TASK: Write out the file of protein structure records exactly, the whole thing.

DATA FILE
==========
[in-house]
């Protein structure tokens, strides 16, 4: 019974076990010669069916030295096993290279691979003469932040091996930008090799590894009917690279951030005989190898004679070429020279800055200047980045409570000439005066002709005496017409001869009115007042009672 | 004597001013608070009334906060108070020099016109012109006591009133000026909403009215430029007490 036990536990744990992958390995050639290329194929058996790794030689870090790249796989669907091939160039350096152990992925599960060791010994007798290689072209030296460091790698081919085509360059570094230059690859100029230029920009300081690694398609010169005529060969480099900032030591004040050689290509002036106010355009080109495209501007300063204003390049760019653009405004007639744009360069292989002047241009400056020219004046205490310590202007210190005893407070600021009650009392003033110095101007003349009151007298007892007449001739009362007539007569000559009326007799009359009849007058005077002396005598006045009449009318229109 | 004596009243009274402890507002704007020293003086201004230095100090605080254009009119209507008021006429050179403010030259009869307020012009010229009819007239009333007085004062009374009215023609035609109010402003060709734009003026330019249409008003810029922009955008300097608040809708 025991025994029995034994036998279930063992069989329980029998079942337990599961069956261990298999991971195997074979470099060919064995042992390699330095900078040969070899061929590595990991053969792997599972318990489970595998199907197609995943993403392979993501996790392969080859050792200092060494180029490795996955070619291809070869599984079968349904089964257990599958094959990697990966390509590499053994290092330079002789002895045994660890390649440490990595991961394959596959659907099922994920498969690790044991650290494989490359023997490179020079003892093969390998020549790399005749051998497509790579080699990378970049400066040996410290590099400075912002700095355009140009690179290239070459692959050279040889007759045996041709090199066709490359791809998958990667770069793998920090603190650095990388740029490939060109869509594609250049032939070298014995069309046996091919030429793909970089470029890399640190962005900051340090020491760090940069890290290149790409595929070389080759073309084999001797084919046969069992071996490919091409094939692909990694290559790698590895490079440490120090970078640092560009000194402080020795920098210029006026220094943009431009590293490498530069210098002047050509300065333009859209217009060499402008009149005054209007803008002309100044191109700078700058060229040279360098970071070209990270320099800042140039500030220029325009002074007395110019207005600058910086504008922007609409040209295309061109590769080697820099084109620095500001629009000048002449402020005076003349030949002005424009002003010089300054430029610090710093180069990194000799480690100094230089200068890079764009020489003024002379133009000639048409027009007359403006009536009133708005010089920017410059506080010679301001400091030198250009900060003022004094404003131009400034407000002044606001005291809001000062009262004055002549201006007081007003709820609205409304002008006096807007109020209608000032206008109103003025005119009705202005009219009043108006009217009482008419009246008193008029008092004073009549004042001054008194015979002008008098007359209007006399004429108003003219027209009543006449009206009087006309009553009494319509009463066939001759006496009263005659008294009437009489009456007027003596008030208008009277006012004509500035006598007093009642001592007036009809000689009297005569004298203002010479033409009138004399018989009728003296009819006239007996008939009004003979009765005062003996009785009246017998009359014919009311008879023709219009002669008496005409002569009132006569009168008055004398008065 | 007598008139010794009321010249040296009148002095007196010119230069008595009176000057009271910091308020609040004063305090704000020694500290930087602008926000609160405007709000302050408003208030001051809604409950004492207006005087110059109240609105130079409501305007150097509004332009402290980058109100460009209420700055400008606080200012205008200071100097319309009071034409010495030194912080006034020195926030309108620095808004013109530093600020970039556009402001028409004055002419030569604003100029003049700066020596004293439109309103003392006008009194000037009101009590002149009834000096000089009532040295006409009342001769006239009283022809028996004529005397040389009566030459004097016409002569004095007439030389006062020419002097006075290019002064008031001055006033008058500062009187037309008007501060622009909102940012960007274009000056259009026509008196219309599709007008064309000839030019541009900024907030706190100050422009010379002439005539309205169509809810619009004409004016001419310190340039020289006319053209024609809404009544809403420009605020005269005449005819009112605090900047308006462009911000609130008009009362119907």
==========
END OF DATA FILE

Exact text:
[in-house]
């Protein structure tokens, strides 16, 4: 019974076990010669069916030295096993290279691979003469932040091996930008090799590894009917690279951030005989190898004679070429020279800055200047980045409570000439005066002709005496017409001869009115007042009672 | 004597001013608070009334906060108070020099016109012109006591009133000026909403009215430029007490 036990536990744990992958390995050639290329194929058996790794030689870090790249796989669907091939160039350096152990992925599960060791010994007798290689072209030296460091790698081919085509360059570094230059690859100029230029920009300081690694398609010169005529060969480099900032030591004040050689290509002036106010355009080109495209501007300063204003390049760019653009405004007639744009360069292989002047241009400056020219004046205490310590202007210190005893407070600021009650009392003033110095101007003349009151007298007892007449001739009362007539007569000559009326007799009359009849007058005077002396005598006045009449009318229109 | 004596009243009274402890507002704007020293003086201004230095100090605080254009009119209507008021006429050179403010030259009869307020012009010229009819007239009333007085004062009374009215023609035609109010402003060709734009003026330019249409008003810029922009955008300097608040809708 025991025994029995034994036998279930063992069989329980029998079942337990599961069956261990298999991971195997074979470099060919064995042992390699330095900078040969070899061929590595990991053969792997599972318990489970595998199907197609995943993403392979993501996790392969080859050792200092060494180029490795996955070619291809070869599984079968349904089964257990599958094959990697990966390509590499053994290092330079002789002895045994660890390649440490990595991961394959596959659907099922994920498969690790044991650290494989490359023997490179020079003892093969390998020549790399005749051998497509790579080699990378970049400066040996410290590099400075912002700095355009140009690179290239070459692959050279040889007759045996041709090199066709490359791809998958990667770069793998920090603190650095990388740029490939060109869509594609250049032939070298014995069309046996091919030429793909970089470029890399640190962005900051340090020491760090940069890290290149790409595929070389080759073309084999001797084919046969069992071996490919091409094939692909990694290559790698590895490079440490120090970078640092560009000194402080020795920098210029006026220094943009431009590293490498530069210098002047050509300065333009859209217009060499402008009149005054209007803008002309100044191109700078700058060229040279360098970071070209990270320099800042140039500030220029325009002074007395110019207005600058910086504008922007609409040209295309061109590769080697820099084109620095500001629009000048002449402020005076003349030949002005424009002003010089300054430029610090710093180069990194000799480690100094230089200068890079764009020489003024002379133009000639048409027009007359403006009536009133708005010089920017410059506080010679301001400091030198250009900060003022004094404003131009400034407000002044606001005291809001000062009262004055002549201006007081007003709820609205409304002008006096807007109020209608000032206008109103003025005119009705202005009219009043108006009217009482008419009246008193008029008092004073009549004042001054008194015979002008008098007359209007006399004429108003003219027209009543006449009206009087006309009553009494319509009463066939001759006496009263005659008294009437009489009456007027003596008030208008009277006012004509500035006598007093009642001592007036009809000689009297005569004298203002010479033409009138004399018989009728003296009819006239007996008939009004003979009765005062003996009785009246017998009359014919009311008879023709219009002669008496005409002569009132006569009168008055004398008065 | 007598008139010794009321010249040296009148002095007196010119230069008595009176000057009271910091308020609040004063305090704000020694500290930087602008926000609160405007709000302050408003208030001051809604409950004492207006005087110059109240609105130079409501305007150097509004332009402290980058109100460009209420700055400008606080200012205008200071100097319309009071034409010495030194912080006034020195926030309108620095808004013109530093600020970039556009402001028409004055002419030569604003100029003049700066020596004293439109309103003392006008009194000037009101009590002149009834000096000089009532040295006409009342001769006239009283022809028996004529005397040389009566030459004097016409002569004095007439030389006062020419002097006075290019002064008031001055006033008058500062009187037309008007501060622009909102940012960007274009000056259009026509008196219309599709007008064309000839030019541009900024907030706190100050422009010379002439005539309205169509809810619009004409004016001419310190340039020289006319053209024609809404009544809403420009605020005269005449005819009112605090900047308006462009911000609130008009009362119907």